National Philatelic Museum
The National Philatelic Museum is situated in Dak Bhavan of Sardar Patel Chowk on Parliament Street or Sansad Marg and easily accessible by local transport and metro link with Patel Chowk as the nearest metro station. It is also known by many as the paradise for Philatelists as it homes a collection of the most uncommon and unique stamps that has graced India which creates a platform for all philatelists to study stamps and their progression through the centuries.
'Philatelic' originated in 1864 when Georges Herpin realised the need to have a better name for 'Stamp Collection' as a hobby which was earlier named as 'Timbromanie' and was not considered as a very impressive name. Herpin derived this named from two Greek words 'Philo' which means 'attraction for a thing' and 'Ateleia' which means 'exempt from Taxes and Duties' and hence the name 'Philatelie' originated because before this all recipients had to pay for any postal charges which ceased after the introduction of postage stamps which any sender of the letter would need to pay for and fix it with the letter and hence recipients were free from paying any charges. The earlier names slowly graced out and the new name was greatly accepted since then.
Philately delves into the study of stamps holistically and also to detect the fakes from the original ones and earlier did not involve stamp collection. The technical attributes from the production of stamps up till its identification was the traditional study of Philately. It includes the design process; the paper used for the stamps; printing method to be used; the glue to be used; separation or perforation method to be used; overprints and under-prints to be used and finally the study of philatelic forgeries and fake stamps. Other branches of philately is 'Aero Philately', which is the study of airmail and 'Thematic Philately' which is the study of the pictures printed on the stamps such as sports, animals, birds maps and many other themes like these ones. 'Cinderella Philately' involves the study of seals and propaganda labels that look like stamps but are not one. 'Revenue Philately' is the study of stamps used in legal documents relating to courts, tobacco, alcohol, playing cards, newspapers, medicines and hunting licenses that attract heavy taxes while 'Maximaphily' involves the study of Picture Postcards fixed with Postage stamps. 'Postal Stationery Philately' involves the study of Stationery stamps like postcards and envelopes etc.
All types of philately focuses on the study of the various aspects of stamps used on a mail and the entire gamut of its procedure beginning from selection of postmarks, post-office, authorities, rates, taxes, how to carry the mail from the sender to the receiver which includes the study of using the easiest and fastest route and conveyance method to deliver mails. A Historical and ancient example to quote is the 'Pony Express' used in the United States which was considered as one of the most reliable and fastest method of delivering mails across the States in just a few months time opposed to other traditional methods being used then. Any Cover in possession by any collector that has a seal of the original Pony Express mail is extremely high priced and prized due to its historical significance.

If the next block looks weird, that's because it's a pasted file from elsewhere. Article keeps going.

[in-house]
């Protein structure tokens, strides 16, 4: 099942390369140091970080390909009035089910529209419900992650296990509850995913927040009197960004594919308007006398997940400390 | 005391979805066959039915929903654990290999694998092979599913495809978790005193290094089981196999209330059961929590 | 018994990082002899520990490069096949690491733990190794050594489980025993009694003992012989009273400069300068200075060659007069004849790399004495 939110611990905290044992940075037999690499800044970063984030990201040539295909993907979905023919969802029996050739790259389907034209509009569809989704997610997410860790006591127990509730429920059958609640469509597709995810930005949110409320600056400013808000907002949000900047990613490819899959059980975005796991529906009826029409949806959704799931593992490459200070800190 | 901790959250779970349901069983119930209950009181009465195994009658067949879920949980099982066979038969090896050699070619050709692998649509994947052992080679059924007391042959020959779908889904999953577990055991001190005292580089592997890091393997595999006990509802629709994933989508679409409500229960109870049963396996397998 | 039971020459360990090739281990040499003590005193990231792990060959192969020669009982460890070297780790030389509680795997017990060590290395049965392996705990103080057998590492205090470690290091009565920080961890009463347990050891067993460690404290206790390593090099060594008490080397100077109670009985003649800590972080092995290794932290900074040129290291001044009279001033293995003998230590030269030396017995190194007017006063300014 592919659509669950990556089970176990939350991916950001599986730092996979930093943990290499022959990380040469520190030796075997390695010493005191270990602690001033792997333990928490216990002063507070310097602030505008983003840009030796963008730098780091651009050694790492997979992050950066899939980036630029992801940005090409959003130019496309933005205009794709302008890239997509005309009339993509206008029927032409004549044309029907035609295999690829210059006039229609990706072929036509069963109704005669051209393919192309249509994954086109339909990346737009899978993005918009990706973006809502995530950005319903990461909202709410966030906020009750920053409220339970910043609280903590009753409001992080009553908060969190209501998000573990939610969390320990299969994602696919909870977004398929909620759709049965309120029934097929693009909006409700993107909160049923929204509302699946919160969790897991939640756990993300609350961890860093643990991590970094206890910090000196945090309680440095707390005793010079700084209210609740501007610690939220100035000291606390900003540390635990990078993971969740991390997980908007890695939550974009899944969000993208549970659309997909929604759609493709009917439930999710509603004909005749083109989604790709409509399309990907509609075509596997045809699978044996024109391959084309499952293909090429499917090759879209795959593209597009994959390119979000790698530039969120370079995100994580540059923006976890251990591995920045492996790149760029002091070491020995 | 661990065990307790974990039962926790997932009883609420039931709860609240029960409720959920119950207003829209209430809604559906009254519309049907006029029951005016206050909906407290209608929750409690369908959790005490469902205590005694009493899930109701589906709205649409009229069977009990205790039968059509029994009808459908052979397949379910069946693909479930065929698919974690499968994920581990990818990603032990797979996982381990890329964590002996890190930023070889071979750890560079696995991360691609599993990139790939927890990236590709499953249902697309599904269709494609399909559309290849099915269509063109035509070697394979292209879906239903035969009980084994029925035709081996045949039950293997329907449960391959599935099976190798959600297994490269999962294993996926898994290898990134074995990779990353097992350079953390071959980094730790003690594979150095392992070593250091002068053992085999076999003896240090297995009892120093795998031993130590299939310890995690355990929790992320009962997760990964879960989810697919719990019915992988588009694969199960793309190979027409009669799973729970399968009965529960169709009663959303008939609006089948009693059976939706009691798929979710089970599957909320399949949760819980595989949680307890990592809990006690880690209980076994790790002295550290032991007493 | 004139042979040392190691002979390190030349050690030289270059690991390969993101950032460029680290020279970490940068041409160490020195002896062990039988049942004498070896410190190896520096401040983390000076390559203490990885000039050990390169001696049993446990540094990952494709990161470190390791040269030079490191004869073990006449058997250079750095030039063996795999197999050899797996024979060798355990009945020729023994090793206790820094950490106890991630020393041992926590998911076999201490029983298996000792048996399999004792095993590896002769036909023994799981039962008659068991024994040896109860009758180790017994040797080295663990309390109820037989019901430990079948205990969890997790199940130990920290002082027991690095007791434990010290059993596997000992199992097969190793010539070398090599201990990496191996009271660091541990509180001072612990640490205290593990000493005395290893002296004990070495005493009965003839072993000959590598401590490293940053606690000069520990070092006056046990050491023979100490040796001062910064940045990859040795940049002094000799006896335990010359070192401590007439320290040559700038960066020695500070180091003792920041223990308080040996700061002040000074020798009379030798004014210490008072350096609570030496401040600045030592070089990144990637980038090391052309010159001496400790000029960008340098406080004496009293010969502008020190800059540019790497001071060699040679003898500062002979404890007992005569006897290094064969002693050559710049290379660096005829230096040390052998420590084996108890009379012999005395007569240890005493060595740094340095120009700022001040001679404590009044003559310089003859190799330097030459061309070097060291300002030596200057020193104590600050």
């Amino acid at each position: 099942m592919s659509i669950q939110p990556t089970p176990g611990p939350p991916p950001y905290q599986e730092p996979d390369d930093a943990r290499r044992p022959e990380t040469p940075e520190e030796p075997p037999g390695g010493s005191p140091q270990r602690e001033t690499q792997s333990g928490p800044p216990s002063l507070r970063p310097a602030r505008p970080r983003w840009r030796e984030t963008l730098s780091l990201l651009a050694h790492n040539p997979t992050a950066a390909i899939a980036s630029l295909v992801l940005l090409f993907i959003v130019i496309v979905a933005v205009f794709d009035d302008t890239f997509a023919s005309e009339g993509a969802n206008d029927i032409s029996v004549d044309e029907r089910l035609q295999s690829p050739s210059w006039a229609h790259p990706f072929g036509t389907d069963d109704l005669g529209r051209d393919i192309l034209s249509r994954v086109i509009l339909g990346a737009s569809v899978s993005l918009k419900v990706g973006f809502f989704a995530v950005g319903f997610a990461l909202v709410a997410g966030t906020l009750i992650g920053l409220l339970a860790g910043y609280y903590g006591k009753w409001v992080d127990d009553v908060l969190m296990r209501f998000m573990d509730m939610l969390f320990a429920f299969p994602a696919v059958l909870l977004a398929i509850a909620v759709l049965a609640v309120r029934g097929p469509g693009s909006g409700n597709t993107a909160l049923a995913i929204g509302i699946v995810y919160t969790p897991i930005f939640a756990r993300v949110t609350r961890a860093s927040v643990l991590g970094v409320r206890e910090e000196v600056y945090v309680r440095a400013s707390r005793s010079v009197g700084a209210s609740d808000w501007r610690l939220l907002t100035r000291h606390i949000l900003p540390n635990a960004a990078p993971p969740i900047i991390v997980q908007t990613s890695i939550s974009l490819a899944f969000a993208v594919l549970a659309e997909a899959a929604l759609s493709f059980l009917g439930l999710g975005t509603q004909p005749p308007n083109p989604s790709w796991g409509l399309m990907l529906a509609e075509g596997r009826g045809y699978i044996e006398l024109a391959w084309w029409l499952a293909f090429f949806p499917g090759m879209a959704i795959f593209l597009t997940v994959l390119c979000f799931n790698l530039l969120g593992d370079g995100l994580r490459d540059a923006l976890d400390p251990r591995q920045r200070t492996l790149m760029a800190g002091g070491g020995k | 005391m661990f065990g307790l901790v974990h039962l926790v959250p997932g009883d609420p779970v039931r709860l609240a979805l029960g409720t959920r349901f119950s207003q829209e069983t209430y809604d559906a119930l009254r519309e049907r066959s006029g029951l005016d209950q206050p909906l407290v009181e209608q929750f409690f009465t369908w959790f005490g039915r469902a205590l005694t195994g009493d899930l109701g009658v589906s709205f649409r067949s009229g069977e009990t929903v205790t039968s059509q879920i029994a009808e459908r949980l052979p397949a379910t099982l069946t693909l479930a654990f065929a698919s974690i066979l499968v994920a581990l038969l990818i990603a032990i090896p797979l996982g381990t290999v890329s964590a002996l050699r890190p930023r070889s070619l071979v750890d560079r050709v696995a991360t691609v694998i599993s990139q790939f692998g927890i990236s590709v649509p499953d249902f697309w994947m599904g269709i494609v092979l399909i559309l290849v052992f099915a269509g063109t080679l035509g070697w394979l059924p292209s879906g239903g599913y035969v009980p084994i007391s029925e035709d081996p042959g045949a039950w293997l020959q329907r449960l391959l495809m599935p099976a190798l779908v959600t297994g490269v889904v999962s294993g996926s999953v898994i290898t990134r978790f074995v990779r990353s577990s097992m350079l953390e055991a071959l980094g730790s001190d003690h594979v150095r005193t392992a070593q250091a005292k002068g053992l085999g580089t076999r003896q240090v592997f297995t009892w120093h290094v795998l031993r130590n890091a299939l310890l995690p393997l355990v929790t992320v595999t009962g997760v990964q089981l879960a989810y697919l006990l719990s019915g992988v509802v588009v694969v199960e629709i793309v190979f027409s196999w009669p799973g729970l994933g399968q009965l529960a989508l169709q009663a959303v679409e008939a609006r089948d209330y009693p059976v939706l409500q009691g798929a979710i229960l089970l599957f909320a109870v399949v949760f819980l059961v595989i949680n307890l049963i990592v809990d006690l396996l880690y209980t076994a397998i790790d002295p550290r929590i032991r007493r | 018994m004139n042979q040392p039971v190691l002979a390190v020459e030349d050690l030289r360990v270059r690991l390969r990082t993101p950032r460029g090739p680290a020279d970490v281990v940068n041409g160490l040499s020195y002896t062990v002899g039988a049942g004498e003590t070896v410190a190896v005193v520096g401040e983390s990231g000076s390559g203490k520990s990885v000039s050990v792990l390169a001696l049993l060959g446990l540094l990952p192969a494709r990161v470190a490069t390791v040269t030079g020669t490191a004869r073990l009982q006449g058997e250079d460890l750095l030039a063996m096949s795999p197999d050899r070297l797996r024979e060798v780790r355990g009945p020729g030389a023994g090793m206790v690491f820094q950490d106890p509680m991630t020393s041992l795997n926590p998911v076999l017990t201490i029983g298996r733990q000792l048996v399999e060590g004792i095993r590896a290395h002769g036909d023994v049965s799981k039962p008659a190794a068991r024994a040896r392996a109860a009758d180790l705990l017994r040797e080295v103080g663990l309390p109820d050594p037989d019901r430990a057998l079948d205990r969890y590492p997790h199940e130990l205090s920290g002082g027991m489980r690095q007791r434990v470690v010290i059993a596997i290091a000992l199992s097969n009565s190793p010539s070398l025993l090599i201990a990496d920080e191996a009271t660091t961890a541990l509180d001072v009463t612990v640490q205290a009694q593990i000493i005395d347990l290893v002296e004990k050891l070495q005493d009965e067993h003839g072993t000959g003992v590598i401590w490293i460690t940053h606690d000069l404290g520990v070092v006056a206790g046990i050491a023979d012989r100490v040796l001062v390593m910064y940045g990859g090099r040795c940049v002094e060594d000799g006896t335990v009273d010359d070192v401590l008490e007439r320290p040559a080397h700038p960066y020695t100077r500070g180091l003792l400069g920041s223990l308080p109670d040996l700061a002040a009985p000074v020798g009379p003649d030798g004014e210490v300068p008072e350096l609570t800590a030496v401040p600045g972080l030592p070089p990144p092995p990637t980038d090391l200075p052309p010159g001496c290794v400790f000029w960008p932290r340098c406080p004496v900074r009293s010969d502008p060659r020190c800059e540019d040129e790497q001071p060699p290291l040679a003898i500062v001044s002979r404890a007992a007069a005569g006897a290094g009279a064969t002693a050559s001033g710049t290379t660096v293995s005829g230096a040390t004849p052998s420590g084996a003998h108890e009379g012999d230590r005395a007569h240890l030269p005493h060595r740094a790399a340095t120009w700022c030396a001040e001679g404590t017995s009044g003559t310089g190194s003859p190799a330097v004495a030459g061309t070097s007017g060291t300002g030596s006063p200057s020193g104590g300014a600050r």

Eventually Philately made a huge impact after numerous philatelists who spent all their time studying stamps and collectors who collect them from Indian and International clubs came together under one platform to exchange their knowledge and share their collection of rare and unique stamps. For this reason, The Indian Government also felt the need to have one centre to hold the country's largest collection of Stamps and hence the National Philatelic Museum was established. It holds precious and rare stamps dating between from pre-independence and post independence era.
The Museum displays the Philatelic Heritage of India including the first stamp that was ever printed and issued in 1854 by 'Sindh Dak' or 'Sindh Post-office' and a range of stamps issued by the Indian Government, the Princely States (1765-1947), post Independence since 1947 onwards and a few exquisite and rare foreign stamps including first day Covers, cancellations both usual and special ones and many others.
The National Philatelic Museum has a small Sales Counter section set up outside for all visitors who would like to purchase stamps from across the globe. It is opened between 1000 hours and 1700 hours from Mondays to Fridays only as Saturdays, Sundays and National Holidays are closed for public viewing. The entry is free however photography and filming is prohibited and allowed only after prior permission is obtained from the museum authorities.